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Bridge Data: Boosting Generalization of Robotic Skills with Cross-Domain Datasets
Frederik Ebert · Yanlai Yang · Karl Schmeckpeper · Bernadette Bucher · Kostas Daniilidis · Chelsea Finn · Sergey Levine

Robot learning holds the promise of learning policies that generalize broadly. However, such generalization requires sufficiently diverse datasets of the task of interest, which can be prohibitively expensive to collect. In this paper, we ask: what would it take to enable practical data reuse in robotics for end-to-end skill learning? We hypothesize that the key is to use datasets with multiple tasks and multiple domains, such that a new user that wants to train their robot to perform a new task in a new domain can include this dataset in their training process and benefit from cross-task and cross-domain generalization. To evaluate this hypothesis, we collect a large multi-domain and multi-task dataset, with 7,200 demonstrations constituting 71 tasks across 10 environments, and empirically study how this data can improve the learning of new tasks in new environments. We find that jointly training with the proposed dataset and 50 demonstrations of a never-before-seen task in a new domain on average leads to a 2x improvement in success rate compared to using target domain data alone. We also find that data for only a few tasks in a new domain can bridge the domain gap and make it possible for a robot to perform a variety of prior tasks that were only seen in other domains.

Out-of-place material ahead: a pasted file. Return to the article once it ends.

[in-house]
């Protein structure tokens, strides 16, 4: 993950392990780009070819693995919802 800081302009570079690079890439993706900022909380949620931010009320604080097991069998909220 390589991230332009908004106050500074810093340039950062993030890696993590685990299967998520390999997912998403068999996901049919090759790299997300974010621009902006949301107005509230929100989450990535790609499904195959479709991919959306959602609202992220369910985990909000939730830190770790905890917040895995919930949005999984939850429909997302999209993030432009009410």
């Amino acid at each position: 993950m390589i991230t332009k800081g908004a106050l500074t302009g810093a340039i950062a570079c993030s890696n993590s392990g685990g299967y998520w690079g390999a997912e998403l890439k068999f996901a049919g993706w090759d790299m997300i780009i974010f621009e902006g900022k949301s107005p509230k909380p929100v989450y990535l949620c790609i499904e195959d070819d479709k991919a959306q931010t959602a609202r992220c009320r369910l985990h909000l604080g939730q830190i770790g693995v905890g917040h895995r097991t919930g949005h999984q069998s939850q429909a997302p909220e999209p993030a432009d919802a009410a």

Author Information

Frederik Ebert (UC Berkeley)
Yanlai Yang (UC Berkeley)
Karl Schmeckpeper (University of Pennsylvania)
Bernadette Bucher (University of Pennsylvania)
Kostas Daniilidis (University of Pennsylvania)
Chelsea Finn (Stanford)
Sergey Levine (UC Berkeley)
Sergey Levine

Sergey Levine received a BS and MS in Computer Science from Stanford University in 2009, and a Ph.D. in Computer Science from Stanford University in 2014. He joined the faculty of the Department of Electrical Engineering and Computer Sciences at UC Berkeley in fall 2016. His work focuses on machine learning for decision making and control, with an emphasis on deep learning and reinforcement learning algorithms. Applications of his work include autonomous robots and vehicles, as well as applications in other decision-making domains. His research includes developing algorithms for end-to-end training of deep neural network policies that combine perception and control, scalable algorithms for inverse reinforcement learning, deep reinforcement learning algorithms, and more

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